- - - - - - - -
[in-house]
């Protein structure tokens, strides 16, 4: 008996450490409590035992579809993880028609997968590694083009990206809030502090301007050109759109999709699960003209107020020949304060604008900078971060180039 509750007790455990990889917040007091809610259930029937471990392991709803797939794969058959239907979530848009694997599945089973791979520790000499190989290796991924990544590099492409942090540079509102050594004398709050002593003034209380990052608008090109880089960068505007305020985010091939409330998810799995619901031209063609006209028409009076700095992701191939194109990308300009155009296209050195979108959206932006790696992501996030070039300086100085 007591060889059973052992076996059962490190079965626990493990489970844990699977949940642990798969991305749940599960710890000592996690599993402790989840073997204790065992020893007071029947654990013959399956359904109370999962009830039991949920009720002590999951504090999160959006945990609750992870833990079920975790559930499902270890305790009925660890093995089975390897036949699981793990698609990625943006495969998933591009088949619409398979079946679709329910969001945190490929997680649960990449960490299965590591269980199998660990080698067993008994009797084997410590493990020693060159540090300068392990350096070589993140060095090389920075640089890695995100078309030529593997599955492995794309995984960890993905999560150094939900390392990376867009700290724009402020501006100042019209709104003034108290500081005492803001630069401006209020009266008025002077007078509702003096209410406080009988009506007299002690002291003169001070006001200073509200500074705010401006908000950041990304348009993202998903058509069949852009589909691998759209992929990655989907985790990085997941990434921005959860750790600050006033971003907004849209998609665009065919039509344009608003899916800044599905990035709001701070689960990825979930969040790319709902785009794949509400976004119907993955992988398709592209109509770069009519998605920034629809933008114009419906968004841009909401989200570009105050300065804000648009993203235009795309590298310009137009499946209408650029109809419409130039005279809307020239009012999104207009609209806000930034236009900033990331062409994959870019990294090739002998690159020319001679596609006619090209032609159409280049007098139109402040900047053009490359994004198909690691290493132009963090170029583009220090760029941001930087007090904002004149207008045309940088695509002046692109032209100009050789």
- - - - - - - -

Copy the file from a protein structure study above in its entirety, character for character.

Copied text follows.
[in-house]
């Protein structure tokens, strides 16, 4: 008996450490409590035992579809993880028609997968590694083009990206809030502090301007050109759109999709699960003209107020020949304060604008900078971060180039 509750007790455990990889917040007091809610259930029937471990392991709803797939794969058959239907979530848009694997599945089973791979520790000499190989290796991924990544590099492409942090540079509102050594004398709050002593003034209380990052608008090109880089960068505007305020985010091939409330998810799995619901031209063609006209028409009076700095992701191939194109990308300009155009296209050195979108959206932006790696992501996030070039300086100085 007591060889059973052992076996059962490190079965626990493990489970844990699977949940642990798969991305749940599960710890000592996690599993402790989840073997204790065992020893007071029947654990013959399956359904109370999962009830039991949920009720002590999951504090999160959006945990609750992870833990079920975790559930499902270890305790009925660890093995089975390897036949699981793990698609990625943006495969998933591009088949619409398979079946679709329910969001945190490929997680649960990449960490299965590591269980199998660990080698067993008994009797084997410590493990020693060159540090300068392990350096070589993140060095090389920075640089890695995100078309030529593997599955492995794309995984960890993905999560150094939900390392990376867009700290724009402020501006100042019209709104003034108290500081005492803001630069401006209020009266008025002077007078509702003096209410406080009988009506007299002690002291003169001070006001200073509200500074705010401006908000950041990304348009993202998903058509069949852009589909691998759209992929990655989907985790990085997941990434921005959860750790600050006033971003907004849209998609665009065919039509344009608003899916800044599905990035709001701070689960990825979930969040790319709902785009794949509400976004119907993955992988398709592209109509770069009519998605920034629809933008114009419906968004841009909401989200570009105050300065804000648009993203235009795309590298310009137009499946209408650029109809419409130039005279809307020239009012999104207009609209806000930034236009900033990331062409994959870019990294090739002998690159020319001679596609006619090209032609159409280049007098139109402040900047053009490359994004198909690691290493132009963090170029583009220090760029941001930087007090904002004149207008045309940088695509002046692109032209100009050789």